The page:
A pas de deux

It’s that in-between time—the funny period that separates Christmas and New Year. I really enjoy these few brief days. Before Christmas it’s hectic. There’s simply too much to do and not enough time to either do it properly or, more importantly, enjoy doing it.

Now, timeframes and targets have been achieved, final drafts have been prepared, clients are happy, and there’s the opportunity to do the lawns and tend to the pool in the anticipation of the odd swim—when Brisbane’s worst coldest and wettest December on record comes to an end that is.

There’s also time and space for reflection. In the months before Christmas I was beginning to think hyperventilating was a normal method of breathing. I’m joking of course. Folk in our industry have to learn the basic disciplines of relaxation very early in their careers, or they’re likely to burst into flames every time the heat’s turned up.

It was pissing it down
It was pissing it down

All that aside, there was one moment in the week before Christmas when I lost the plot. It was raining. Actually it was pissing it down. And while it happened to be raining thus, I discovered a minute window of opportunity between a mass of assignments to scamper to the supermarket for some seriously needed supplies.

Jane Teresa has a silver car and I have a blue one. I was already soaked by the time I reached the drive to discover that her car was parked in front of mine, so what did I do? Of course, I took her car.

Keeping his head warm
Keeping his head warm

Have you ever had your vehicle stolen? I did many years ago. There’s a feeling of disbelief when you look at the place where you left your motor and find that it isn’t there. I was only twenty when mine was flogged in London. At first I thought it had been towed, but in those days parking was easy peasy and I’d definitely left it in a good spot. Not safe as it turned out, but good.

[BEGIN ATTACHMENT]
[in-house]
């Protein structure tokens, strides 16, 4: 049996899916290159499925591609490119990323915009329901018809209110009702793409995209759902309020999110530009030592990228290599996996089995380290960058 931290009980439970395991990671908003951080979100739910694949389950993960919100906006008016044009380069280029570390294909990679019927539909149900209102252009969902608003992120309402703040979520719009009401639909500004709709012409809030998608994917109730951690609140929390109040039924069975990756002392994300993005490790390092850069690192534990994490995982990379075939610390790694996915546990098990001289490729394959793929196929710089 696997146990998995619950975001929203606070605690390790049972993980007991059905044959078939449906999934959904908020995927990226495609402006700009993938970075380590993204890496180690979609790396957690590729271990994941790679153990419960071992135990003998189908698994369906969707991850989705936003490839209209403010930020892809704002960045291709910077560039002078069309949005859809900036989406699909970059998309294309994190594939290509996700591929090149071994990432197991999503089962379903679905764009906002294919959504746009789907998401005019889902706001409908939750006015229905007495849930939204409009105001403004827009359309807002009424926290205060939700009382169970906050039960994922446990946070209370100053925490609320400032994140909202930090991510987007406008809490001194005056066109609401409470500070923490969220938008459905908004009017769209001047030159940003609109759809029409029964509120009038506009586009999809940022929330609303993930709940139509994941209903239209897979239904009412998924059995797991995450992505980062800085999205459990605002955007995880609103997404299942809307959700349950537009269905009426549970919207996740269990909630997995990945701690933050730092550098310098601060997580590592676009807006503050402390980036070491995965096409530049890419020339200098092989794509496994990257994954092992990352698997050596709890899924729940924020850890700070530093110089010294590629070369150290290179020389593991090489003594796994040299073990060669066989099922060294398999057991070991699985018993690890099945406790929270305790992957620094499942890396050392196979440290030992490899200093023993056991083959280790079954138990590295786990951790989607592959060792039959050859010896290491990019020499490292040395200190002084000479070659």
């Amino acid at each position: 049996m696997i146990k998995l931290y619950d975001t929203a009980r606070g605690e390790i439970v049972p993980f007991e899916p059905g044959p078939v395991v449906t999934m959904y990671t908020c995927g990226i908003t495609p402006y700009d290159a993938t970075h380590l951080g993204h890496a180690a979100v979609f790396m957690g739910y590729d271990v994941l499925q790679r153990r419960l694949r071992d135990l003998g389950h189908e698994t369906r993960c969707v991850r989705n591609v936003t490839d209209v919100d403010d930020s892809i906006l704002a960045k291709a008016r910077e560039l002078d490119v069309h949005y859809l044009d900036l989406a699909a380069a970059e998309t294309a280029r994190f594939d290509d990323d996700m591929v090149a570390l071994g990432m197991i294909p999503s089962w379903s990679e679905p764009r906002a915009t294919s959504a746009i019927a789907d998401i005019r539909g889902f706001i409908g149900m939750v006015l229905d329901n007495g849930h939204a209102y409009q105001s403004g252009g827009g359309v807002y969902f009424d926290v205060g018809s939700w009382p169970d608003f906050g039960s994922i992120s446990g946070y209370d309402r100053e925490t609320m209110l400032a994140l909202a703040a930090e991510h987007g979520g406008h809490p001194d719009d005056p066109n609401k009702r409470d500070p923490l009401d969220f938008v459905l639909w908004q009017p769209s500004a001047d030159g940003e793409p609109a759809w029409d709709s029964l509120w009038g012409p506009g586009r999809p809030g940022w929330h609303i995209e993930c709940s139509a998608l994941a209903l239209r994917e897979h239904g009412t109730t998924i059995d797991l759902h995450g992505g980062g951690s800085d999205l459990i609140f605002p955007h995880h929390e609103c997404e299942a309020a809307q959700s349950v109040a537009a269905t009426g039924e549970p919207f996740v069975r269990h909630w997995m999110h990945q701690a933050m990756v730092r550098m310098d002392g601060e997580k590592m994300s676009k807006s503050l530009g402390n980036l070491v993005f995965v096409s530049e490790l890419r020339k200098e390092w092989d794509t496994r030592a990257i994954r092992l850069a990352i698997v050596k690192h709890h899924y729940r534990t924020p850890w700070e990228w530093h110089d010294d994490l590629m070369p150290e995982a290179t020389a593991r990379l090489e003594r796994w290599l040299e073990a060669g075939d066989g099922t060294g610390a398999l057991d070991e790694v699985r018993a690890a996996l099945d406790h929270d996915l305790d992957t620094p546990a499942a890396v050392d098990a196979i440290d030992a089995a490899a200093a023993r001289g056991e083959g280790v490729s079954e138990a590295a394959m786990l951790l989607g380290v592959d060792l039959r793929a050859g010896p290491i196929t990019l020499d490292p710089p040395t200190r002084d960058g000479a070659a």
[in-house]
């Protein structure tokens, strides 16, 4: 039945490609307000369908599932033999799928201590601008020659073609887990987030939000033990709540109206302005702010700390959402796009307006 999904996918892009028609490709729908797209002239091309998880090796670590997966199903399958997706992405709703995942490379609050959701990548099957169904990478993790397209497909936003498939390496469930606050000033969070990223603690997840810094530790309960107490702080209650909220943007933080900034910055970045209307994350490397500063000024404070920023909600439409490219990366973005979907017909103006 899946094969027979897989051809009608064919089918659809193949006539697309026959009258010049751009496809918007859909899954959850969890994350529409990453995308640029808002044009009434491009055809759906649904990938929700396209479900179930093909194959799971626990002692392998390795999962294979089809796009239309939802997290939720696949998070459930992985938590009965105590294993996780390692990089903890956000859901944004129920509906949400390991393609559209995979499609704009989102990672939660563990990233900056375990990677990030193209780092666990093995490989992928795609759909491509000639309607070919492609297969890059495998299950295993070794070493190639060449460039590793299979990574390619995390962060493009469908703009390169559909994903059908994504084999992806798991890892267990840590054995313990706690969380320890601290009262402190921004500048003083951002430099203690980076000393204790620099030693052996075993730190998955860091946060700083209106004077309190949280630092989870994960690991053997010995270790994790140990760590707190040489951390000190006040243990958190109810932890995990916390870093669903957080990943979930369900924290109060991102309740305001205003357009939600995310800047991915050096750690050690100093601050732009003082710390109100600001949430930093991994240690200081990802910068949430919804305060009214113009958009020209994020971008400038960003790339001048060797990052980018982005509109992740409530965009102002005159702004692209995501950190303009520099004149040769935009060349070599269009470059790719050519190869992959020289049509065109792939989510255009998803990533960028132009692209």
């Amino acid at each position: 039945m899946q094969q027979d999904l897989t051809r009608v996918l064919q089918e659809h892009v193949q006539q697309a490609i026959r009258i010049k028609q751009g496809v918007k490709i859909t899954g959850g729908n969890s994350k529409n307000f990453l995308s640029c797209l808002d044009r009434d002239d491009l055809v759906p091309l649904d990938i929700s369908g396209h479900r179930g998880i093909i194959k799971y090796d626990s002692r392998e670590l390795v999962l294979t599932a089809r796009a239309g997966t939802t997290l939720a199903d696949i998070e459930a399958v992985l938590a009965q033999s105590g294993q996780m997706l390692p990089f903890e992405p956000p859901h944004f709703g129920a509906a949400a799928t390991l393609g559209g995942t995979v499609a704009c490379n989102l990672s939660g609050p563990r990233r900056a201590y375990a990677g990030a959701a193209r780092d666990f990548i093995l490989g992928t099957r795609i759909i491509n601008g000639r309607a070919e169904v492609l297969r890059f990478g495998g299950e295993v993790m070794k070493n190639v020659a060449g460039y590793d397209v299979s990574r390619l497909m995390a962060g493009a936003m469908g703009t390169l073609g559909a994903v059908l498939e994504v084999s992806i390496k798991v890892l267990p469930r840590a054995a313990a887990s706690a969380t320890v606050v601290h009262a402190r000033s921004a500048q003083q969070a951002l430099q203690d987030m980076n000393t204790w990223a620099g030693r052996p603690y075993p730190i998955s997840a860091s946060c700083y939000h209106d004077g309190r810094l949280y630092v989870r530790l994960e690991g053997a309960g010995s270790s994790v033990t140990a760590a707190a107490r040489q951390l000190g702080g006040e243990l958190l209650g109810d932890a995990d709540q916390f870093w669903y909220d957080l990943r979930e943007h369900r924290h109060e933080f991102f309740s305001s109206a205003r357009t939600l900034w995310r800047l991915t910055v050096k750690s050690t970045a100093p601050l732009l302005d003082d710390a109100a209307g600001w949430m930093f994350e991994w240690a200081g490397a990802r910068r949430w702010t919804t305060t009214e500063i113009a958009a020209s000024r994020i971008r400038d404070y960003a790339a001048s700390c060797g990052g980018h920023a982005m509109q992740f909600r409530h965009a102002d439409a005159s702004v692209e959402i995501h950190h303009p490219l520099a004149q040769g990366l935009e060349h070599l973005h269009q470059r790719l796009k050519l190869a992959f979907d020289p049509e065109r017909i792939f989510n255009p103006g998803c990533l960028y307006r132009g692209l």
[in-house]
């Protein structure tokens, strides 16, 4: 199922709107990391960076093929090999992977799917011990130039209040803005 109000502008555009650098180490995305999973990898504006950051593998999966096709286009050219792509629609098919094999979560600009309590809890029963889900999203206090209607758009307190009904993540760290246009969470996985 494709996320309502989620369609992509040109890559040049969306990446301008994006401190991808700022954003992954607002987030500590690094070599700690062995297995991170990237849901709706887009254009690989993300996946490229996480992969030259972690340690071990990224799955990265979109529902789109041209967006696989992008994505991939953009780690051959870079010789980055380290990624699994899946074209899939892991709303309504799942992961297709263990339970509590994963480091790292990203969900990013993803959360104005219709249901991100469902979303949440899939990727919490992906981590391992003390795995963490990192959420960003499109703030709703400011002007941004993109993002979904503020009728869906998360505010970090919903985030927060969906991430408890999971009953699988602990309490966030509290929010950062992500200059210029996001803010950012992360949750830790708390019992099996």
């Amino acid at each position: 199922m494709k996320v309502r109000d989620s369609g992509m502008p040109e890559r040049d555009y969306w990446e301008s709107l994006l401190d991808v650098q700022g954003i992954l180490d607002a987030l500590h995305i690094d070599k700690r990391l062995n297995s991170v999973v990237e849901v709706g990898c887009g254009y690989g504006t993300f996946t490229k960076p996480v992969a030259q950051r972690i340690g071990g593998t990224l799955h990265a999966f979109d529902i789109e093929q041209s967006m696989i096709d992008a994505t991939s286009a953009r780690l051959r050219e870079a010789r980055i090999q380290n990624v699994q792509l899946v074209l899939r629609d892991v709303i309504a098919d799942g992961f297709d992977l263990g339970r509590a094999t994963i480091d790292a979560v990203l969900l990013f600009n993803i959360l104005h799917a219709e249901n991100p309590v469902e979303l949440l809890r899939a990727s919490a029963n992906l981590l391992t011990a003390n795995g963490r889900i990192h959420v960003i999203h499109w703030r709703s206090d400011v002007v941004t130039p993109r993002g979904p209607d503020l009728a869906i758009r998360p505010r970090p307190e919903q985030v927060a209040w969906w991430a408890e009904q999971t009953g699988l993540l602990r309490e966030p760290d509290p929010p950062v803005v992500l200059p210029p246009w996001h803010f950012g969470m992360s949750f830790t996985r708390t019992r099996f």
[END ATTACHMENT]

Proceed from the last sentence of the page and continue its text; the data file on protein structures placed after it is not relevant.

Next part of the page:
So, I find myself on this rainy day, weighed down by a multitude of shopping bags, standing in the middle of the supermarket car park looking for the car. The water was hammering down so hard that the inside of my brolly was wet from ricocheting rain drops, my sandalled feet were slithering hopelessly in the deluge of water that poured across the bitumen, and my glasses were fogged up from leaving the insanely air-conditioned supermarket for the 100% humidity outside. Where was it?

‘Move it did they?’ cackled an old bat as she hit the remote, unlocking her nice, dry Mercedes.

Dropping my shopping in a nearby lake
Dropping my shopping in a nearby lake

For over fifteen minutes I cruised that carpark in the smashing rain and, believe me, it’s a big one. I mentally retraced my route in. I normally park in roughly the same place, probably further away from the entrance than most people because I can’t be bothered hovering close to the main doors in the hope that someone will conveniently vacate a spot. I prefer to drive slightly out of the way and convince myself that the walk does me good.

Eventually, I had to concede that the car had been pinched. Dropping my shopping in a nearby lake, I fished around in my pocket for my mobile, intending to ask Jane Teresa to come and pick me up. As my wet fingers fumbled around my soggy pocket they happened to brush against the car’s remote. CLUNK! I heard right next to me. At first I assumed that another shopper was scurrying towards their nice, dry car, but nobody was in sight. I looked at the car—it was Jane’s. For the entire time I’d been looking for my blue car and had, by my sorry calculations, walked past Jane’s around twenty times.

How sad is that?

Slowing down
Slowing down

It’s amazing what the mind will do when it’s in overload. Mine slowed me right down. What’s your story?

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